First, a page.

Peninsula Enterprise, June 20, 1885


Tourists and sportsmen -- Other recreation - Baseball

In a match game of baseball between "baby nines" of Onancock and Drummondtown, at Onancock on last Saturday, the infants, who represented the Shire town, came out second best by a score of 3 to 12.


African-Americans -- Race relations

Dinah Winder a very respectable old colored woman, honored and trusted in the ante bellum days as a faithful and efficient servant, died at her home near Drummondtown last Tuesday, aged about 75 years.


Transportation -- Railroad - Litigation

Decision in the case of Bates against the N. Y., P. & N. R.R., was rendered by Judge Gunter on the 12th inst., in favor of the plaintiff for the sum of $250. In this case, suit was instituted by Bates to recover $20,000 for services as secretary and treasurer of said road for several years before the building of it was commenced.


Infrastructure -- Commercial - Residential constructionMental illnessInfrastructure -- Public - Government : Welfare

Accomac C. H.

Work has begun on a handsome residence to be erected in our town by Mr. L. Floyd Nock, attorney.

Spencer Parker, committed to jail a few days ago for an attempt at suicide on railroad, is now an inmate of our alms house.


Infrastructure -- Commercial - Other storesInfrastructure -- Commercial - Residential constructionInfrastructure -- Commercial - Commercial construction

Belle Haven.

A butcher shop has been opened in our town by Thomas Savage.

A building boom is prevailing in our midst. A new dwelling has been erected by G. L. Doughty, Trower's storehouse has been rebuilt and enlarged, the dwelling of Capt. D. R. Mister is being repainted, and three more new dwellings are to be built during the summer.


Sea -- Fish factoriesSea -- Finfish - Catch : DrumSea -- Finfish - Catch : Menhaden


The fishing crews of Bunting's Factory succeeded on Tuesday in loading their boats with black drum fish. They counted about one thousand. Thus far no menhaden have been taken.


Laborers -- FisheriesTourists and sportsmen -- Field sports - LodgesSea -- Fish factories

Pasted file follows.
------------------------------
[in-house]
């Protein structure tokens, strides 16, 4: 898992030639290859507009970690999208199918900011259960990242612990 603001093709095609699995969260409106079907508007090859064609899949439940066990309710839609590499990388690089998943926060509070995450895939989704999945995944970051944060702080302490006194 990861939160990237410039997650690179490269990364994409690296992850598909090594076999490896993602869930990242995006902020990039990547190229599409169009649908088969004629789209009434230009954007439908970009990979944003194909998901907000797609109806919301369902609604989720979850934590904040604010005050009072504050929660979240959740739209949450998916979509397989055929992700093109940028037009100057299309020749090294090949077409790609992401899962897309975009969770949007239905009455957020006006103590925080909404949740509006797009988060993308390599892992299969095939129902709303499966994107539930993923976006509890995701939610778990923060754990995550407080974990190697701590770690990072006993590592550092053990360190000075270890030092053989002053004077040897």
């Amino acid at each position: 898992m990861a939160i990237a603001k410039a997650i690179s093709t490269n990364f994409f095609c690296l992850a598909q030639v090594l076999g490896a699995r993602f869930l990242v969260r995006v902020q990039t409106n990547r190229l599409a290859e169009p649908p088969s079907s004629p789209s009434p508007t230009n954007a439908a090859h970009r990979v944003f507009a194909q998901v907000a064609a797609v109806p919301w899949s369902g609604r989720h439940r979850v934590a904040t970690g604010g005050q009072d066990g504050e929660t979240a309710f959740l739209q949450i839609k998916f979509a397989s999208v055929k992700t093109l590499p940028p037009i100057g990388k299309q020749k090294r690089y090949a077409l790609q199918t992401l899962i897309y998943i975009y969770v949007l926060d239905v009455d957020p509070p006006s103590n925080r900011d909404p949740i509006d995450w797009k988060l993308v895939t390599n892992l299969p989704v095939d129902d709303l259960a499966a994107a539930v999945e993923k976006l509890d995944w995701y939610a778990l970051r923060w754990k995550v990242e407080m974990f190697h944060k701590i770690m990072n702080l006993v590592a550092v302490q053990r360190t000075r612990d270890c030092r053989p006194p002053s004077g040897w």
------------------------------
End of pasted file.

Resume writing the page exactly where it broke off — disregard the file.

The piscatorial business in this neighborhood is at a low ebb and many of our people are disconsolate, fishing being their chief employment.

A fine new yacht belonging to the "club House" at Rob's Island, arrived in our waters last week. She is owned by enterprising New Yorkers, and they have no doubt come to stay.

The factory on Cedar Island has begun operation; but many of the men employed are sick, and on shore under medical treatment at this time.


Sea -- Shellfish - Clamming : BaysideSea -- Shellfish - Oystering : BaysideSea -- Shellfish - Oystering : DredgingInfrastructure -- Commercial - Residential constructionInfrastructure -- Public : Schools

Saxe's Island.

Our oystermen are not "laying on their oars" this summer as in previous years, but have turned their attention to catching clams and find it lucrative employment.

Dredging vessels are being purchased by some of our citizens and put in order for the coming season.

Dwellings are being erected by Decatur Linton and Welly Young.

The School census taken here last week by Mr. John D. Parsons, showed that Saxes' school population was one hundred.


Sea -- Shellfish - Clamming : SeasideSea -- Fish factoriesSea -- Finfish - Catch : MenhadenTourists and sportsmen -- Other recreation - ResortsInfrastructure -- Commercial - Residential constructionInfrastructure -- Commercial - Residential developmentForests -- Forest products - Lumber


Fishermen have become disgusted with the small catch of fish, and have turned their attention to the clam business, which proves more lucrative.

Ale wives seem to be scarce this season, as we have heard of none being caught so far by the fishermen in Cedar Island. Should this thing continue much longer, your correspondent would not be surprised to see some lively stepping around, and hear some language from our worthy and enterprising citizens in the Fish factory business, that would suggest the thought that he didn't care whether the original place of torment was called, hell, Gehenna or Sheol.

Mrs. Arthur Bowden and children, daughter-in-law of Mr. Severn Bowden, of Baltimore, will occupy for the summer months, the "Custis" property so beautifully located on the banks of the quick and sanguine Wachapreague River.